January 30, 2019

It’s been a little while since the last blog post and a lot has changed since then – new name, team member, and location. We’ve been busy around here and the start of new calendar years doesn’t tend to slow things down. In the interest of getting the year started off right, I thought it might be helpful to share some thoughts about topics that impact most people in one way or another. Here are a few things to think about as we get going in 2019:

  1. Tax Planning: Taxes impact pretty much everyone and even though they make for some boring fodder for blogs, they do tend to get everyone’s attention. Tax laws changed relatively dramatically on January 1, 2018 and this year’s return will be the first look into how those changes may impact you. Changes in withholding didn’t take place until a few months into the year and there were some reports that individuals in certain income ranges may not have withheld enough from their paychecks. Your 2018 return should give you a pretty good idea if adjustments are necessary.


For those of you that are retired, if you’re over 70.5 and don’t need all the income generated from your required minimum distribution AND you have charitable interests, a Qualified Charitable Distribution could be an option.[1] If you end up with a large refund, it may also be a good time to decide if you should adjust withholding levels from IRA or annuity distributions (this could also save you tax dollars by lowering your gross distribution (income)[2]).


Because 2019 was also a relatively active year for capital gain payouts, assessing the tax-efficiency of your portfolio in taxable (read: non-retirement) accounts could give you greater control over when you realize capital gains.[3]


For our clients, this is also a reminder that your tax documents will be delivered in waves, with those for retirement accounts already available online and those that will be mailed being sent out by the end of January. The second wave, for taxable accounts, will go out mid-February, followed by a late February and mid-March mailing, depending on the holdings in your account. As always, those with taxable accounts that hold real estate should expect later final versions of their 1099s.


  1. Retirement plan contributions have changed: For those of you contributing to either employer sponsored retirement plans (like a 401(k)) and/or Traditional and Roth IRAs, your contribution limits have gone up. The maximum amount an employee can defer to a 401(k) is now $19,000, with an additional $6,000 for the over 50 crowd. IRAs and Roth IRAs now allow for $6,000 contributions and an additional $1,000 if you’re 50+. SIMPLEs, SEPs, and other employer plans also saw increases.  Income limitations may apply. [4]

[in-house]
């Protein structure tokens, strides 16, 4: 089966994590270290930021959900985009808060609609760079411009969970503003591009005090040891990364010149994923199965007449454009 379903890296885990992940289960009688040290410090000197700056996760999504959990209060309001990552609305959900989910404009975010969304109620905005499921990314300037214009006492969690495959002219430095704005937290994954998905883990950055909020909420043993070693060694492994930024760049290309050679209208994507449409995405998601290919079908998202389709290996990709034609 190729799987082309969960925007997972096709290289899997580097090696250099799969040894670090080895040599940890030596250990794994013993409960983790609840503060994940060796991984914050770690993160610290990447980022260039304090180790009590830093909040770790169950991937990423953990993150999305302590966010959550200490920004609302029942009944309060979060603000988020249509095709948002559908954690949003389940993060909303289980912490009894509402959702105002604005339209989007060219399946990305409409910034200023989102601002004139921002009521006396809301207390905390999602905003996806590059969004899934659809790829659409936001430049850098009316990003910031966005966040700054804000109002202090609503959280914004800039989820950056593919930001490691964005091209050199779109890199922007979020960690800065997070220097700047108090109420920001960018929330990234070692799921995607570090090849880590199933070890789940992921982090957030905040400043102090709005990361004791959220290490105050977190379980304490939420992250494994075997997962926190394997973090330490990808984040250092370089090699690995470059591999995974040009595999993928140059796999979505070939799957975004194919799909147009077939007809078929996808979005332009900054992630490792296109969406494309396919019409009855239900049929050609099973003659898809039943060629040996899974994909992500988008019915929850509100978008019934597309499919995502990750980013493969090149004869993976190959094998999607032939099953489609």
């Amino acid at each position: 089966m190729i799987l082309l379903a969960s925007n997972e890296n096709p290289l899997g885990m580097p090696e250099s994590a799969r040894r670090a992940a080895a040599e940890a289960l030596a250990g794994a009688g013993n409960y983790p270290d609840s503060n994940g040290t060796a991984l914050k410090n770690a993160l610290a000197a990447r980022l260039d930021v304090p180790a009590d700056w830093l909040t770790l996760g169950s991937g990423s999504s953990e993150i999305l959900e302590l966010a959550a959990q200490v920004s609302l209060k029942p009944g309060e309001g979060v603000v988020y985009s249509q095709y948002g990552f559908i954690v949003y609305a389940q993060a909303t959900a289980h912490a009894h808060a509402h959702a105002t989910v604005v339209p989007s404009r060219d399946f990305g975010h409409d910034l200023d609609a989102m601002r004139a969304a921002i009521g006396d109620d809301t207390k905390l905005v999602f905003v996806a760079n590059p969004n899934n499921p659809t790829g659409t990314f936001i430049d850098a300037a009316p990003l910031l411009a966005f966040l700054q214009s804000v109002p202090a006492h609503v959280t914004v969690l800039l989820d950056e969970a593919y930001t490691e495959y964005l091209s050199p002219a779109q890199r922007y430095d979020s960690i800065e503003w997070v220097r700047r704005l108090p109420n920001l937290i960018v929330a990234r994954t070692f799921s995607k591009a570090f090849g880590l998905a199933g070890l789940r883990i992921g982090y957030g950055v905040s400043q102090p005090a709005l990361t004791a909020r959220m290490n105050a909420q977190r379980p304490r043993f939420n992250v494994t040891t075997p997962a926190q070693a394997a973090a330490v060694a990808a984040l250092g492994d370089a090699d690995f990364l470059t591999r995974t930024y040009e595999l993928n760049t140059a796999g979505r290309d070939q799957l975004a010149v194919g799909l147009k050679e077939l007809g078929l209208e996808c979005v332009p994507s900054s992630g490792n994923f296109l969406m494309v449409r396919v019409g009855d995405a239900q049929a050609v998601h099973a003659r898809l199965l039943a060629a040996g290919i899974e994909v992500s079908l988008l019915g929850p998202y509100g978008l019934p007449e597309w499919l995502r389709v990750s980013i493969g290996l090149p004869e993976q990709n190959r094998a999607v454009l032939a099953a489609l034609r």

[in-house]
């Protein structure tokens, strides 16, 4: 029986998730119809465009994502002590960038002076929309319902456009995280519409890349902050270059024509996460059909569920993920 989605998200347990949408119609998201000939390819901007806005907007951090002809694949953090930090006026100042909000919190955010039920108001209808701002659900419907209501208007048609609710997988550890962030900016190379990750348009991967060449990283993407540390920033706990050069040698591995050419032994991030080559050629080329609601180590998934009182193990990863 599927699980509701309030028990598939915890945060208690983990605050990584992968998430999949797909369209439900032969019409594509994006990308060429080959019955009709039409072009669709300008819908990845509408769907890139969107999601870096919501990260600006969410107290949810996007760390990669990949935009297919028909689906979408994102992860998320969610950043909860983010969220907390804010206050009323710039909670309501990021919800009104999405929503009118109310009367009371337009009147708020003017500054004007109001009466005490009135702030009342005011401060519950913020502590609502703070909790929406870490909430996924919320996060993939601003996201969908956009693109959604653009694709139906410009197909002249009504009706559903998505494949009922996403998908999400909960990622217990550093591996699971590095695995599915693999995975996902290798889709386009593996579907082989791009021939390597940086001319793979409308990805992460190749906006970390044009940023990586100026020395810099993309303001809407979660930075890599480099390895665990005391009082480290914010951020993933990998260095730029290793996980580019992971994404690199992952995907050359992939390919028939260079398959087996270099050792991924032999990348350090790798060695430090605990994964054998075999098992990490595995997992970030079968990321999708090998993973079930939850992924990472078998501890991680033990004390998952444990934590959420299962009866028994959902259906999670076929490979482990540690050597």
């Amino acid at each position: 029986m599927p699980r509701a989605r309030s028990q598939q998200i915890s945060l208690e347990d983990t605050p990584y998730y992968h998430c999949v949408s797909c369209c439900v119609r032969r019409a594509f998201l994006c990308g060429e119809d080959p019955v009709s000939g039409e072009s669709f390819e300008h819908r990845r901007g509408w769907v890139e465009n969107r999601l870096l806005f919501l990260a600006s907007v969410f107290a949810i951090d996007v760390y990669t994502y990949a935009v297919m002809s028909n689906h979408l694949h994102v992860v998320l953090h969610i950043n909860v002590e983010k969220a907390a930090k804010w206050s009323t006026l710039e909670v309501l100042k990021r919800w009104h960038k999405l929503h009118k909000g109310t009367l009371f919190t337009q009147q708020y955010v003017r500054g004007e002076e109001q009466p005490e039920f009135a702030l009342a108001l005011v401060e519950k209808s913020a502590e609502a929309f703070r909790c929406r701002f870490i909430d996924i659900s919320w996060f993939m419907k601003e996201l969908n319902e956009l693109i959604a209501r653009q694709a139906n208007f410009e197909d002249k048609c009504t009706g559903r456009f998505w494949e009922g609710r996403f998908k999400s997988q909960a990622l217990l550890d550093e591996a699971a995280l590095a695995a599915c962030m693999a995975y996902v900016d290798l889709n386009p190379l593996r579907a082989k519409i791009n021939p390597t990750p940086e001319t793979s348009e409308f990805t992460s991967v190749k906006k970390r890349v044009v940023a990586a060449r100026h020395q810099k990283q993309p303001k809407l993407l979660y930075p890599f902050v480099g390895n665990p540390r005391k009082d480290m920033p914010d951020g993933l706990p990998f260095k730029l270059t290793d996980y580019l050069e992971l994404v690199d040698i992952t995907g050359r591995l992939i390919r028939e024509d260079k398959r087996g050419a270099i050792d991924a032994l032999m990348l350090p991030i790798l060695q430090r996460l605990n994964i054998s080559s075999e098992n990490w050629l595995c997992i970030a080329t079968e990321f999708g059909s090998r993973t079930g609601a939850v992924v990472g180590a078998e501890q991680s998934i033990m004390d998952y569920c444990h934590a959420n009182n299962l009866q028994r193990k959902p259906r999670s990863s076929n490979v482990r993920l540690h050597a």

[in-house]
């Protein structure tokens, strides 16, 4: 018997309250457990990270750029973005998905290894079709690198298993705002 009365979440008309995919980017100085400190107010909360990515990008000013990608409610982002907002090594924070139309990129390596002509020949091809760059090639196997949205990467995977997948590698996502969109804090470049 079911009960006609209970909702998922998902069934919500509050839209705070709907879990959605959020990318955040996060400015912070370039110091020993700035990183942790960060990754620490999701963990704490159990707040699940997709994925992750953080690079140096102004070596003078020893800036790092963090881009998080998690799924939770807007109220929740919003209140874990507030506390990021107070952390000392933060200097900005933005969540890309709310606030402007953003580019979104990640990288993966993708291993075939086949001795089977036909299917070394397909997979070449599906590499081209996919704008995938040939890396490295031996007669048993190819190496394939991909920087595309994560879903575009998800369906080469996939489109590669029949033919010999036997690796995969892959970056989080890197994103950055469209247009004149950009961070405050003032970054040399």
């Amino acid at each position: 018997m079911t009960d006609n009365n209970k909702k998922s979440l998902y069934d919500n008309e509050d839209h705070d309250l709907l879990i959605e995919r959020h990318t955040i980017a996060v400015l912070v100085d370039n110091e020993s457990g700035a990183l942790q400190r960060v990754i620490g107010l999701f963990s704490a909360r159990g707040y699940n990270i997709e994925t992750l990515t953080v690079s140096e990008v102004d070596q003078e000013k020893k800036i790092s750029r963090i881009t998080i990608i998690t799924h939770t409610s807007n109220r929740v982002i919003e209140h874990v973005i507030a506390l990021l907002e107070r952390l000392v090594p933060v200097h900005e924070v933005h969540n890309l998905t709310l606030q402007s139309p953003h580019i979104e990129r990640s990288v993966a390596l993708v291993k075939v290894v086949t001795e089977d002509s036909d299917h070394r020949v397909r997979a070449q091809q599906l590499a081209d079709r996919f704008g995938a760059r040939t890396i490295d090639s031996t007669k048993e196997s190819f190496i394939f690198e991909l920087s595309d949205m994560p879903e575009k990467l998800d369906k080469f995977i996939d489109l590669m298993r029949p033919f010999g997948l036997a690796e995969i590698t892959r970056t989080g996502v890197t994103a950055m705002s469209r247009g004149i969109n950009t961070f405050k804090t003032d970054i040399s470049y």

2. Updating your financial and investment plan (also, having one in the first place): Considering that the last year has seen notable tax code changes and the return of significant market volatility (which is frankly more normal than some think[5]), now is as good a time as any to either re-evaluate your financial and investment plan or just to make sure that you have one at all. The biggest reason why most people abandon investment strategies during times of market stress is that they don’t really have one in the first place. We’ve written extensively on the differences between strategic and tactical asset management.[6] The truth is, which you choose is infinitely less important than your willingness to stick with it when times get tough, and that will happen regardless of your chosen strategy. Financial plans are integral in this role, as well, as they can help you understand the impact that market losses will have on your plan in the long-run (in many cases, conservative plans can provide more wiggle room so that even large market losses don’t impact long-term potential for reaching your goals). Plans can also help you decide the when, how, and how much to save in, or withdraw from, retirement and other savings accounts. And to keep you both up-to-date and accountable, we can also give you the tools necessary to track this in a simple and convenient way.


If you haven’t spent a lot of time in the last year or so re-examining (or examining) your financial situation, it probably makes a lot of sense to do so. Changes in the tax code, savings limits, and recent market events all make for worthwhile talking points. Plus, if you’ve consistently addressed your concerns in all of these areas, you can feel free to just hit ‘delete’ the next time you see a blog post like this show up in your email and go back to watching ‘The View’ or ‘The Price is Right’ or Keeping up with the Somebodies and feel better about your life decisions.


This is meant for educational purposes only.  It should not be considered investment advice, nor does it constitute a recommendation to take a particular course of action. Please consult with a financial professional regarding your personal situation prior to making any financial related decisions.  LPL Financial does not provide tax advice.